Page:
Join Date: Jun 2012
Thanked 0 Times in 0 Posts
Rep Power: 4
Re: Spongey Deck-Converted to Anchor Locker
Today I focused on resolving all the issues with the old balsa core/mush. Dug and dug from the edge cut with the saw blade earlier. Finally broke down and had to fabricate two "Tools" to help speed things up. Wanted to do it manually as a power tool like a Sawzall can do a lot of damage quick if you slip up just once. Located some 3/8 inch plywood that fit the existing core thickness perfectly and was really 3/8 "and not some rounded off value like a lot of materials tend to be today. Then I had to cut each piece to fill the void under the deck where the balsa rotted out. Then I used a table saw to cut "Kerfs" on the plywood while keeping a ply or two to keep the piece together still. Kerfs don't need to be perfect but are important to allow the plywood to bend easily to follow the existing contours of the deck. Without the kerfs, the plywood had to be forced into the slot and the deck looked wacky with the plywood in it. I hope the term Kerf is correct!!! I think thats what the pros call it. Drywall guys use this for arches I think.... The piece pictured is the smallest of them all about 12 x 4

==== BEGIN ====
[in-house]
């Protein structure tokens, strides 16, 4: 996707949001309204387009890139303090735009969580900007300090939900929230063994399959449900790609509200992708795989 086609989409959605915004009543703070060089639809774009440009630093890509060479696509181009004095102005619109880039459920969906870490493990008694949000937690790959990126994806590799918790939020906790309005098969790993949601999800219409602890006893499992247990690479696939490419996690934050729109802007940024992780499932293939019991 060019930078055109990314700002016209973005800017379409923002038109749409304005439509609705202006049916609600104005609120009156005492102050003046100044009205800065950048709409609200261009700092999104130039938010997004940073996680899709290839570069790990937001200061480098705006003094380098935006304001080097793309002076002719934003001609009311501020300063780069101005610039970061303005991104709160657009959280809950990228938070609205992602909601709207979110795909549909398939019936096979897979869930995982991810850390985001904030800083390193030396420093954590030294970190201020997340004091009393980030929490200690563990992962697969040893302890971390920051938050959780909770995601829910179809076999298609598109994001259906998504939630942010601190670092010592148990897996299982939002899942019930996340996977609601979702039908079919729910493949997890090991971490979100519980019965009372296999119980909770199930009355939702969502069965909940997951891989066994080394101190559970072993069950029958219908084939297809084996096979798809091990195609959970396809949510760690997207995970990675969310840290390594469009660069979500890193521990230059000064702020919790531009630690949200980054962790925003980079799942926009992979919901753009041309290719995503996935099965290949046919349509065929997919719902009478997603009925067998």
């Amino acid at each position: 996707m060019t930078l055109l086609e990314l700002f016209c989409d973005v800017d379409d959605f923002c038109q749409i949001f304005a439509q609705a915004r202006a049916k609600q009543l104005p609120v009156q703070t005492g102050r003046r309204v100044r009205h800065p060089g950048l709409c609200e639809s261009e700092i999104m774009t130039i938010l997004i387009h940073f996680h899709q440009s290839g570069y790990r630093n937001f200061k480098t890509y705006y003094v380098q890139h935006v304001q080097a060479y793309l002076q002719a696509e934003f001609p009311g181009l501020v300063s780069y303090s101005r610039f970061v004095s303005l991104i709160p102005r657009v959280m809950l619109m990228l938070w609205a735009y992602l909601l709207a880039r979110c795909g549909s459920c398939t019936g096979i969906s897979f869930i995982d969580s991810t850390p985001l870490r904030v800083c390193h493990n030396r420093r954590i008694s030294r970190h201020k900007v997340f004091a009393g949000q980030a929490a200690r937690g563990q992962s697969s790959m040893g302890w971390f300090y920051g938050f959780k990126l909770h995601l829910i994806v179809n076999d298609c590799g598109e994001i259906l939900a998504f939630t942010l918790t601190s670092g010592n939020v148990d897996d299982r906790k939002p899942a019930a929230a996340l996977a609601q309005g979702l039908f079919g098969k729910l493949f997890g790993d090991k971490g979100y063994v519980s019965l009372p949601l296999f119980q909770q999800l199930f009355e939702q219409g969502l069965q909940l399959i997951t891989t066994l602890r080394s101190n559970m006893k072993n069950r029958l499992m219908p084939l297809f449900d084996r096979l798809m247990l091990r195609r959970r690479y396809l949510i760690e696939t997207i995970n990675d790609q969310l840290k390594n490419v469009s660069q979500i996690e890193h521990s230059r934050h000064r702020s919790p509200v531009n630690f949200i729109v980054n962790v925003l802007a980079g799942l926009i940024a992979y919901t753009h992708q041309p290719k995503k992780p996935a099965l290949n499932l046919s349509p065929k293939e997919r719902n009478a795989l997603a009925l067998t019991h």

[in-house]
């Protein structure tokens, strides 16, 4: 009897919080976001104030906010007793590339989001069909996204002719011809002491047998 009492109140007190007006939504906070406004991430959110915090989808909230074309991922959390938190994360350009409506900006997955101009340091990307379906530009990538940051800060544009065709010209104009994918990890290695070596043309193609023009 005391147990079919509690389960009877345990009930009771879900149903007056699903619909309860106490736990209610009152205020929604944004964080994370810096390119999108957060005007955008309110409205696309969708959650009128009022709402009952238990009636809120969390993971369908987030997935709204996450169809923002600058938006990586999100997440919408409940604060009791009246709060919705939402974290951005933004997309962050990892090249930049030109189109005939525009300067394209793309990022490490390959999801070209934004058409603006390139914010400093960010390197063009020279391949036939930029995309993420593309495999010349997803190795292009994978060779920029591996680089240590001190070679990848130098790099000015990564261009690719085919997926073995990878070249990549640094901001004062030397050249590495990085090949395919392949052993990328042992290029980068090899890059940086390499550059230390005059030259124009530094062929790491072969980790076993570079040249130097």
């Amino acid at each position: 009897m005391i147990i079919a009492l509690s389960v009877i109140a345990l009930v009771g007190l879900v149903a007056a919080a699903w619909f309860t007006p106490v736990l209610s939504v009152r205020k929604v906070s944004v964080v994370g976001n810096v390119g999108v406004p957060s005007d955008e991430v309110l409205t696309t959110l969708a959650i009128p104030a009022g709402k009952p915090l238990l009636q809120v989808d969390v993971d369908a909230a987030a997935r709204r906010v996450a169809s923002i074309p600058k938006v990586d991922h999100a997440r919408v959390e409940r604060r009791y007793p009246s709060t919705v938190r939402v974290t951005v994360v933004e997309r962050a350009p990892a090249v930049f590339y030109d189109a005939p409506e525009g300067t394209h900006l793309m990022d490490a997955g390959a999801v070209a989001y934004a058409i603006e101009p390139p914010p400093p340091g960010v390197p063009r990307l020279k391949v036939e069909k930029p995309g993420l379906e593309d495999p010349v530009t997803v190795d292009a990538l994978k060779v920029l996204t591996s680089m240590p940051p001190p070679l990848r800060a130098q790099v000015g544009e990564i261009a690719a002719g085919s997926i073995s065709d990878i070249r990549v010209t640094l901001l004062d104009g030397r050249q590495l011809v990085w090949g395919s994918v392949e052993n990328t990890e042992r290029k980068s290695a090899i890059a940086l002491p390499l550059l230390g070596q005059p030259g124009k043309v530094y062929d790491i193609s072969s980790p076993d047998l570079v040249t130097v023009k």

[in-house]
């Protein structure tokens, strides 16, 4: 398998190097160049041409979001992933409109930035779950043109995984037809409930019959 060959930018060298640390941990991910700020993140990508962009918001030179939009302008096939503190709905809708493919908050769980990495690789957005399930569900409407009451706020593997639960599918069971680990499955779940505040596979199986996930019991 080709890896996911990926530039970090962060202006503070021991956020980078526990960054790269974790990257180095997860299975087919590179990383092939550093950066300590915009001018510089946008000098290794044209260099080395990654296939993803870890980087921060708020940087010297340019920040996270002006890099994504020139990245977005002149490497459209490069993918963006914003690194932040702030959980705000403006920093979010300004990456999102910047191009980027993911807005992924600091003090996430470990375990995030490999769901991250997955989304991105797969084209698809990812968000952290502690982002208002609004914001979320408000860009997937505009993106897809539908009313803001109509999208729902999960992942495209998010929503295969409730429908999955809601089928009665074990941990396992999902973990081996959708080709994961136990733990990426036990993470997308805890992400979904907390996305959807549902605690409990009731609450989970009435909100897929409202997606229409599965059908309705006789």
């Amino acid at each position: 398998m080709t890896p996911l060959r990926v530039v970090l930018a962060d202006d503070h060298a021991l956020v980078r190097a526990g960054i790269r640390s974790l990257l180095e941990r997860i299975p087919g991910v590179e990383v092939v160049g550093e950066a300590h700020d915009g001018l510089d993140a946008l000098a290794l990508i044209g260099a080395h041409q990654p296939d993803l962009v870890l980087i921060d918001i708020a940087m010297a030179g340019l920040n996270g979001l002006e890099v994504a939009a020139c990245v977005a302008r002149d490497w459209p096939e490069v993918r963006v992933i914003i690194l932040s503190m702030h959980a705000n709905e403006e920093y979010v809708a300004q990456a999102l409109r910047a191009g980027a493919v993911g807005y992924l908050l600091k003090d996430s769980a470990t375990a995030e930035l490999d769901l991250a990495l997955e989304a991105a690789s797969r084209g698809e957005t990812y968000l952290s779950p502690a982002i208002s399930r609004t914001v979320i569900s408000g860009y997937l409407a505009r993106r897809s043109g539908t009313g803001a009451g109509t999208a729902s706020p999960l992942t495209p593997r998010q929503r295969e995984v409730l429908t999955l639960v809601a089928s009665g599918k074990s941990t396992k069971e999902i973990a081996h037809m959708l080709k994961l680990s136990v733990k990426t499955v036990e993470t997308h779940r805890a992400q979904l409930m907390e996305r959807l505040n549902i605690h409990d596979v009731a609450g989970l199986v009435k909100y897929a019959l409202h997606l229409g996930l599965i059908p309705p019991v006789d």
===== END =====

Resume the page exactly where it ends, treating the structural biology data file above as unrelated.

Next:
Anyhow, I then coated the piece with epoxy, and I will re-coat each piece heavily as I slide it into the vacant area to be filled. I was tempted to try other methods but I have two bow cleats that will be bolted to my repair area and don't want a weak spot waiting to pop out at the worst possible time. So I went with the plywood. To make things easier, I broke down the repair into smaller sections in order to make it easier to insert the plywood. It will all be glued by the epoxy and fiberglass on each side. The repaired areas should be stringer than the original balsa core deck. So while all this is going on I am still waiting on the area under the top layer of the deck to finally dry out. Still pulling out damp balsa today and my boat has not seen any water for almost 5 weeks. It was a real mess under there after all. To dry the area faster I rigged up an old muffin fan and hung it upside down blowing the 95 degree shop air into the gap. The heat in the shop has been brutal lately but hey, I'm losing pounds I wanted to and my epoxy cures fast when I need it to, so there!!! Will not do any more work until I find no remaining moisture. I would say I am replacing almost 3 square feet of core at this time., not counting the lid to the anchor locker still. A slow process, but worth it. Here are some assorted pix of the kerfs, tools, fan...